This kinda stuff reminds me of those variety show impersonators so popular 50 or more years ago. They could do very convincing voice imitations of movie stars, cartoon characters and other famous people of the day. They were fun to watch, but in the end, what's the point? If my goal is achieving a particular style of fiddling (or maybe even acting for that matter) I don't think I'd be watching an impersonator.

Nov 5, 2022 - 6:08:07 AM
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14110 posts since 9/23/2009

Well I didn't listen to the whole thing...just not enough time...always rushed...but I gotta say I think it's obvious he just loves playing and he's so good his heart and soul and playing abilities span across anything there is to play. I'm sure his life is fiddling, fiddling, fiddling. It sounds like a pretty good life to me, and I thought he was really good at what little I saw...got up to Bluegrass I think it was.

Well but anyway...as far as the later-in-life, self-taught, old-timey folkster type fiddler I am...lol...I can admire him and maybe also find his playing inspiring...but in my own little mind and world, there's just the two types of fiddling styles (for me simple Old Time tunes and simple singing tunes, ballads, country tunes, hymns, etc.)...lol...I treacherously tiptoe through them as best as I can manage and don't dare look around for anything more...lol.

Edited by - groundhogpeggy on 11/05/2022 06:09:13

Nov 5, 2022 - 6:22:26 AM
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DougD

USA

10964 posts since 12/2/2007

BTW, Michael Burnyeat, who created these videos, is a young fiddler from Vancouver who is making a name for himself as a teacher and performer, mostly of folk and Celtic music. I suspect Peggy's characterization is about right, although he recently graduated university with a degree not in music but in English literature.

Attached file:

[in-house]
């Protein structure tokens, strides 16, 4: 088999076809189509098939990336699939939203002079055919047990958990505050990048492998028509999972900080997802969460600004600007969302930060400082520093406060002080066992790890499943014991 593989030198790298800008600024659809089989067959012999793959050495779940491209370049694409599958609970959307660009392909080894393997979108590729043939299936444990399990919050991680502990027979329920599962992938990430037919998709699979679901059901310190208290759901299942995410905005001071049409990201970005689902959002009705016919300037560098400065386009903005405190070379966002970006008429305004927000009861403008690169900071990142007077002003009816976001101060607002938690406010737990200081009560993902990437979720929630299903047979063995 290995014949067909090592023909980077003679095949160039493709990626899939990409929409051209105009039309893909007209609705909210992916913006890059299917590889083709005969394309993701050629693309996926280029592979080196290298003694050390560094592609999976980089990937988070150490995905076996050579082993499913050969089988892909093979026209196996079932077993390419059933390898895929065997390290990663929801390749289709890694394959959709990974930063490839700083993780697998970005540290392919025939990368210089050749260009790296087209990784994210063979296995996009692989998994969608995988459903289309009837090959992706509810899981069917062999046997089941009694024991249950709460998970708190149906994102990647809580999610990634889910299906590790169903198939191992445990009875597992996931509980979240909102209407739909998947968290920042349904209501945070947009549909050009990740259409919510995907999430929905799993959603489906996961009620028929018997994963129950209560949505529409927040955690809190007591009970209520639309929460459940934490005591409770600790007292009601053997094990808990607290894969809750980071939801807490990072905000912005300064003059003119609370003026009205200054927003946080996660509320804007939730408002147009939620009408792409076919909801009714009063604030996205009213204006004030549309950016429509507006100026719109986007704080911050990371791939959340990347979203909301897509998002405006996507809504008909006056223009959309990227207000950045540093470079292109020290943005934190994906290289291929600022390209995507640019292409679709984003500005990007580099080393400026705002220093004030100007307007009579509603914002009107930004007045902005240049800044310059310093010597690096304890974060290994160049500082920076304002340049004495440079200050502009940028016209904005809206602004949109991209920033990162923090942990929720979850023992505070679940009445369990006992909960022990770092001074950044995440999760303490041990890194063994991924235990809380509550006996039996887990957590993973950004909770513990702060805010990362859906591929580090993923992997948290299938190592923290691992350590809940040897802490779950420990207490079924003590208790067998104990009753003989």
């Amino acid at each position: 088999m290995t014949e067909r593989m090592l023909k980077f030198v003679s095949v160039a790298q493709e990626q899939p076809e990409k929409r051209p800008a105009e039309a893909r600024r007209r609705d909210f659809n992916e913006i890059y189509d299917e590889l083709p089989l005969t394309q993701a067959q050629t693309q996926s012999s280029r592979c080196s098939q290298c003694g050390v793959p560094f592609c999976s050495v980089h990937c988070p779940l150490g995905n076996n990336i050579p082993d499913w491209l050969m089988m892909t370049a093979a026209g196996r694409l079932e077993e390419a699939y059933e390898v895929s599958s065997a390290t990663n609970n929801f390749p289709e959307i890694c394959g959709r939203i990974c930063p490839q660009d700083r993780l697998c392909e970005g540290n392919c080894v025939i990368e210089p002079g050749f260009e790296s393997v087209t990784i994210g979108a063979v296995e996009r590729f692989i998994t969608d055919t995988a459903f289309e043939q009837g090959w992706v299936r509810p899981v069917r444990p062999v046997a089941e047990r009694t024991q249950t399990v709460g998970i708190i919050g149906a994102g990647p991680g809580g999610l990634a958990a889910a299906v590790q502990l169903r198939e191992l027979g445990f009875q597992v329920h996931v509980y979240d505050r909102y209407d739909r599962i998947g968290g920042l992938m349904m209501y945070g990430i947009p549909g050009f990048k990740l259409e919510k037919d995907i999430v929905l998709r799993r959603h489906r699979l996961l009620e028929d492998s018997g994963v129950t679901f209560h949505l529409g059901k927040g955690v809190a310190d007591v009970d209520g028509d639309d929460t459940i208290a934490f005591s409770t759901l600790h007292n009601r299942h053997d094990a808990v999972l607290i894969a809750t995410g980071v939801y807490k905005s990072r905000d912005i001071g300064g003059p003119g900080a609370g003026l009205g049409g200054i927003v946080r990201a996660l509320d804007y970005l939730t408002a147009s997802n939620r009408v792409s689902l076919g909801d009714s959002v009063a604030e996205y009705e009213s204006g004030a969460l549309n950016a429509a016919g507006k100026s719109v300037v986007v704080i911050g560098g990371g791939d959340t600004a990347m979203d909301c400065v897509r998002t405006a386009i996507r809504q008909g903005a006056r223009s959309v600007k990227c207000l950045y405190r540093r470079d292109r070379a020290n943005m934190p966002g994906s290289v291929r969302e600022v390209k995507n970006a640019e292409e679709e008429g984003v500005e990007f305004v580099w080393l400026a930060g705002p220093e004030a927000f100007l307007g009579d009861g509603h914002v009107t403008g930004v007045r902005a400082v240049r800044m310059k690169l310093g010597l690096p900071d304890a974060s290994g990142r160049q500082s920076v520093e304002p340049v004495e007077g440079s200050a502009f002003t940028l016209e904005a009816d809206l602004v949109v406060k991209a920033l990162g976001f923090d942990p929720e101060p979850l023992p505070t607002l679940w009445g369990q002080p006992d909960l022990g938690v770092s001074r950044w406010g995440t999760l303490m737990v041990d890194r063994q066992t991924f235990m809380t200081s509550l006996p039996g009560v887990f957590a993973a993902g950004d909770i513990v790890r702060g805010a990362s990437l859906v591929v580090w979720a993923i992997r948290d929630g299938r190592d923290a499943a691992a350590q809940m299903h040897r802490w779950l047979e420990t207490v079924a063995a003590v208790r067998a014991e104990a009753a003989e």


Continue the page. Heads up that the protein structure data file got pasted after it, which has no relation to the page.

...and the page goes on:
Edited by - DougD on 11/05/2022 06:25:33

Nov 5, 2022 - 7:00:57 AM
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10717 posts since 3/19/2009

It would be a fun challenge for him to play just ONE TUNE but in 30 styles..

Nov 5, 2022 - 8:04:12 AM
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6083 posts since 9/26/2008

quote:
Originally posted by TuneWeaver

It would be a fun challenge for him to play just ONE TUNE but in 30 styles..


This would be a true testament of his abilities. Some tunes lend themselves to a style and using only one would be the way to eliminate a huge variable. 

Nov 5, 2022 - 8:34:40 AM
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Players Union Member

Earworm

USA

423 posts since 1/30/2018

Well, I have just invested 18 minutes and 46 seconds of my life watching this guy, and I thought it was fun. Not to be taken too seriously, I think, as an authority on any one style, still, it shows a little something, and his talent is clear. I'm reading it more as an exercise that students might do to sample ideas, and I'll bet he learned a lot by doing it too.